One of the stories we are covering on Davin’s Den this week is the question of whether the stars on the Hollywood walk of fame should be removed if crimes committed by one of the stars has been alleged and/or prosecuted and found guilty. In recent years, the court of public opinion has been weighing in directly on certain stars, by way of paint, magic marker or pick-axe.  Donald Trump’s star in particular has heavier police patrols, due to repeated vandalism by persons critical of the president. There are people who believe that once a celebrity has committed actions that cross a certain threshold of morality or legality, their star should be removed. This is part of a movement called “cancelling”.

The Cancel Movement is basically the idea that people who are no longer upholding legal and moral acceptable standards should no longer be celebrated for past achievements, particularly in the arts.  Fifty-six colleges and universities have revoked honorary degrees conferred upon Bill Cosby, after his prolific years of sexual abuse and rape were discovered and he was thrown into jail. Likewise, after Michael Jackson was accused of sexual misconduct with children, some radio stations refused to play his music.

I understand the reasoning behind wanting to remove association with someone who breaks laws, taboos and social mores. Who really wants to stand up and claim friendship with the newly discovered rapist?  “Oh, Fred?  Yes, he’s my pal.  Aside from all the raping, he’s a good guy.”  Cue everyone else backing away and ending eye contact.  By extension, who wants to be the one saying, “I don’t care how many children he fondled, I just love his songs!”

There are people who can separate the artist and the art at all times.  However, let’s pretend that instead of being an amateurish artist, that serial killer John Wayne Gacy was a brilliant painter.  Would we be able to gaze appreciatively at his “Still Life with Clown Noses” while fully knowing the atrocities he committed? Could you enjoy his use of color without recoiling in horror from the mental image of the bodies buried in his crawlspace?  I couldn’t.

By the same token, I recoil at the memory of the “Everyone’s Dad” character that Bill Cosby played, now knowing that at the same time, he was drugging and raping multiple women, and using his fame and public good will as a tool to lure them into a sense of security.  I don’t see a loving dad with his kids on that show.  I see a predator, and wonder how his wife could stand by him even after the evidence became clear.

But the current question is whether we should erase all evidence an artist’s achievements once they have fallen from grace, particularly on the Hollywood Walk of Fame.  It may be that once a reputation is tarnished by accusation of wrongdoing, even if not convicted of a crime, that the general public no longer has a soft place in their hearts for the artist.  I can’t watch Mel Gibson in a movie without intrusive thoughts of his racist diatribes ringing in my head.  I am unable to suspend disbelief, and enjoy the story.  When his character in the Lethal Weapon movies is acting crazy, I think, yes, Mel IS crazy, and anti-semitic to boot.  If confronted with his star on Hollywood Boulevard, I would be inclined towards spitting on it, rather than thinking back to the days when I thought he was handsome and talented.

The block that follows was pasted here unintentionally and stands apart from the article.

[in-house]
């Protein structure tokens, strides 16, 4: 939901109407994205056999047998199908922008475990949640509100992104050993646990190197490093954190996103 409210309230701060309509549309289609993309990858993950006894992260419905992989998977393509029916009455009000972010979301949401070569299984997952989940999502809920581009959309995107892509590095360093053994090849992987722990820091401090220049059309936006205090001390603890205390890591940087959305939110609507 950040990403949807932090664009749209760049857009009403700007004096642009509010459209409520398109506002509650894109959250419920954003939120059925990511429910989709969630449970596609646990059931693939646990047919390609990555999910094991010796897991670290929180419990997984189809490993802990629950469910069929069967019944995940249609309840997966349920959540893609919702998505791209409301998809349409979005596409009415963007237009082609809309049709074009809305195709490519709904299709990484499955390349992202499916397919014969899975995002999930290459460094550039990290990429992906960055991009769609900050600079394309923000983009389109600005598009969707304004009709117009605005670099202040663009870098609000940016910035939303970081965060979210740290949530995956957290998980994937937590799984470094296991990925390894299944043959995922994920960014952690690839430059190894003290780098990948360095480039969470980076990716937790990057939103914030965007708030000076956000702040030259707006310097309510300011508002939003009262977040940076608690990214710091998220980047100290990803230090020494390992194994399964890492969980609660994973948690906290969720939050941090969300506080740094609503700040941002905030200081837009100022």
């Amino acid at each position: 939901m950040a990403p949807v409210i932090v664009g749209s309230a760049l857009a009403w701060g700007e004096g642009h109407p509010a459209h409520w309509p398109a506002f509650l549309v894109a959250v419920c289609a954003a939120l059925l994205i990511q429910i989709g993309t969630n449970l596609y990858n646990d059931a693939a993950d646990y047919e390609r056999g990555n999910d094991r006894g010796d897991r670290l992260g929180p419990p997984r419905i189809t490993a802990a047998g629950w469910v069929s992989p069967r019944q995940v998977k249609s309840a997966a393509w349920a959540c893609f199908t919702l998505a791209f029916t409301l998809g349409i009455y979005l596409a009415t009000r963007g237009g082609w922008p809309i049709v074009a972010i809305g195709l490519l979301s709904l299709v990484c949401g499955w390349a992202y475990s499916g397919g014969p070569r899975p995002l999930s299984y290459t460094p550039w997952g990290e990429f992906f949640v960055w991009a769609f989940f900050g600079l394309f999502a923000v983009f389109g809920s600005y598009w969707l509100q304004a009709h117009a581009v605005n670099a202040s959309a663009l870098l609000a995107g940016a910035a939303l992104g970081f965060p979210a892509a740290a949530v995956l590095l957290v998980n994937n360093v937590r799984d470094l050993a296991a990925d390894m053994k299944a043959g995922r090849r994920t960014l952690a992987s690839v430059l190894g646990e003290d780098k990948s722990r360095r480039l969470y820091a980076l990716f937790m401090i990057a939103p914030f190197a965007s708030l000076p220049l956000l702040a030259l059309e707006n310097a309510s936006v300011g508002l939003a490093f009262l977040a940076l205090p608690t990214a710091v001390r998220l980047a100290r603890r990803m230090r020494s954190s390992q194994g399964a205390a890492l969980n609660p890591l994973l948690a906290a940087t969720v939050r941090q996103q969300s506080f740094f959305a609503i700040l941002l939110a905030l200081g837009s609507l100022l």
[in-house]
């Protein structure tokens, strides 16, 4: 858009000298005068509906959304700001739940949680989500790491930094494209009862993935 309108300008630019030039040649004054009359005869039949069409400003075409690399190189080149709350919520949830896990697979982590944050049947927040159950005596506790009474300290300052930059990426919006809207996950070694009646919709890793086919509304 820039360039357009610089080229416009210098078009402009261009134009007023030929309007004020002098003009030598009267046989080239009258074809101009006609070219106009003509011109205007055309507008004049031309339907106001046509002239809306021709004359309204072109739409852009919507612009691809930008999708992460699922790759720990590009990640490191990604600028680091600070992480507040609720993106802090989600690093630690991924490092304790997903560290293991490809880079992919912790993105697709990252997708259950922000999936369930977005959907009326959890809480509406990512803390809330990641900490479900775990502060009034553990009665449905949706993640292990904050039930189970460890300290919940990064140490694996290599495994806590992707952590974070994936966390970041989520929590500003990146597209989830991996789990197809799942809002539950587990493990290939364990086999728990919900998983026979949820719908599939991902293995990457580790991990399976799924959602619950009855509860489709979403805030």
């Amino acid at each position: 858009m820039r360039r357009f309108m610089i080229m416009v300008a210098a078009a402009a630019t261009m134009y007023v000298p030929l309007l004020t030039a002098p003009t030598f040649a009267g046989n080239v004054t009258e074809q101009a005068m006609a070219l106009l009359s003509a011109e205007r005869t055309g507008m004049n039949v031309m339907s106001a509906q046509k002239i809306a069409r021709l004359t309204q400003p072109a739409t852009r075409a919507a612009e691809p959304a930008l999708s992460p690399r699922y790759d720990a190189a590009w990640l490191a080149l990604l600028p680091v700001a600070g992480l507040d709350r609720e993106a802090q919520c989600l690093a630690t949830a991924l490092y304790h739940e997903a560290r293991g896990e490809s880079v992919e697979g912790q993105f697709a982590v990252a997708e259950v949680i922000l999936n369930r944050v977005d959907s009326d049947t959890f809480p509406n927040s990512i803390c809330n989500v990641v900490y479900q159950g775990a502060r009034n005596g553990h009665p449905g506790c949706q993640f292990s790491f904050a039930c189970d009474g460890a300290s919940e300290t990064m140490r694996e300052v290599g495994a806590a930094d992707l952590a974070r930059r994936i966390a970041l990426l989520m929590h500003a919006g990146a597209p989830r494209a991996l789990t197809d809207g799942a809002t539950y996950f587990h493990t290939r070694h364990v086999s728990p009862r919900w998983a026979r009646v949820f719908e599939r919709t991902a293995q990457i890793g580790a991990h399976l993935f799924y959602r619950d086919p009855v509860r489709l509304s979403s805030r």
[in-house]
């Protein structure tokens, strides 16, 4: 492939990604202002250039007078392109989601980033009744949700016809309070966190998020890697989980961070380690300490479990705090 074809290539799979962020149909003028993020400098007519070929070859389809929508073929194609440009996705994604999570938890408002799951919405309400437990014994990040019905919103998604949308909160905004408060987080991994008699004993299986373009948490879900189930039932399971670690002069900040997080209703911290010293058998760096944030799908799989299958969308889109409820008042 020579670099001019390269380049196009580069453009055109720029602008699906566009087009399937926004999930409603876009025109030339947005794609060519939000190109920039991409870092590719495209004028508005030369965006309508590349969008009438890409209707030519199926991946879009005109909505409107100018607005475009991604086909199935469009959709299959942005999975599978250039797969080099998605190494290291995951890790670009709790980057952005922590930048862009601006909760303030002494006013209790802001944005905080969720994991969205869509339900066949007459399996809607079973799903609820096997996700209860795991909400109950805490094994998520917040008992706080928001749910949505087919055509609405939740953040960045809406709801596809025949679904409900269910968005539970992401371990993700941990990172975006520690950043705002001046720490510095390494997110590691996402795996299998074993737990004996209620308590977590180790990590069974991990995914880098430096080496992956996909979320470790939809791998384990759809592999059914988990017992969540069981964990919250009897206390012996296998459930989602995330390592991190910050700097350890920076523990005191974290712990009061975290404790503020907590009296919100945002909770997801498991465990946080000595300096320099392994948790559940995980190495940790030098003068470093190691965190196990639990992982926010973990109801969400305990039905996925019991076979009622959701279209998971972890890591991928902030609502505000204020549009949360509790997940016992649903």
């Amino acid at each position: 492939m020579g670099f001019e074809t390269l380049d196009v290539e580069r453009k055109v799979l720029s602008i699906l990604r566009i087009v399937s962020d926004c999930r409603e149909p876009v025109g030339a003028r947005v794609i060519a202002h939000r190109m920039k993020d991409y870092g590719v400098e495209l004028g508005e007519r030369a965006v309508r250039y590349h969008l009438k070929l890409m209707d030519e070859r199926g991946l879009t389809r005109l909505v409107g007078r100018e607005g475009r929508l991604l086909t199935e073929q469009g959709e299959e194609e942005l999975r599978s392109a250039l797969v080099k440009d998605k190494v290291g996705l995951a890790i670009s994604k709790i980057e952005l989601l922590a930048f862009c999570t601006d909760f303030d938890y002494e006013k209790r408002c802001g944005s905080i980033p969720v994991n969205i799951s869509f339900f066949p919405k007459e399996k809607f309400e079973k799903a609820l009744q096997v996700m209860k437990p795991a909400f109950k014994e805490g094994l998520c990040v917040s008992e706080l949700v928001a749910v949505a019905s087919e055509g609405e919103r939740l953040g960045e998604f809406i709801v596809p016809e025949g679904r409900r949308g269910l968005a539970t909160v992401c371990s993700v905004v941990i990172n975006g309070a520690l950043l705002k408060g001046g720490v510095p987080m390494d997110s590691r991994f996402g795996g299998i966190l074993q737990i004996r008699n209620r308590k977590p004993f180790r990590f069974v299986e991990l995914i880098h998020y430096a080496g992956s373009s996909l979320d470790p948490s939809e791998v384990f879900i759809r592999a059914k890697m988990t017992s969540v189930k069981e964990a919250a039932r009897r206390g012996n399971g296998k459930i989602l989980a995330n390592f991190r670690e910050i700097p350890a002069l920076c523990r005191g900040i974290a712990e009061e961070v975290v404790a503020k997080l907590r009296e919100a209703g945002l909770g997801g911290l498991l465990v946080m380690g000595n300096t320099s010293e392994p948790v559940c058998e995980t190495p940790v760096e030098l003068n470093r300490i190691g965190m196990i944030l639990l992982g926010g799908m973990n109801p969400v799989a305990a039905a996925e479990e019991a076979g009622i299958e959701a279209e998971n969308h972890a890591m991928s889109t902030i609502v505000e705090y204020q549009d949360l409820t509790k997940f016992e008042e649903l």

But should the stars be removed?  It’s tough to say.   Most people do not want to believe in the darker natures of their heroes.  They’d rather enjoy the music and movies and not have to think too deeply about the people offering it up.  I understand.  It’s disillusioning as hell to have a favorite artist turn out to be a jerk, or much worse.  I’d be great to live in a little bubble where everything and everyone is nice and talented, can keep their hands to themselves, and doesn’t abuse their power over others.  But the fact is, I don’t live in that bubble, that world isn’t real, and I’d just as soon that we didn’t hold up people who rape and murder as heroes.  The stars on the walk are supposed to be an honor conveyed for hitting the height of their field of entertainment.  If OJ Simpson had a star there, would we want to keep honoring him as a football star even though he went on to become a well-known, completely unrepentant murderer?  Ok, an alleged murderer, acquitted of the crime.  *Cough* I would hope not.  Perhaps we should not be lauding artists for their artist accomplishments when they so thoroughly fail as human beings.  Like points taken away from Harry Potter’s Gryffindor for bad behavior, so the star should go for egregious crimes against humanity.

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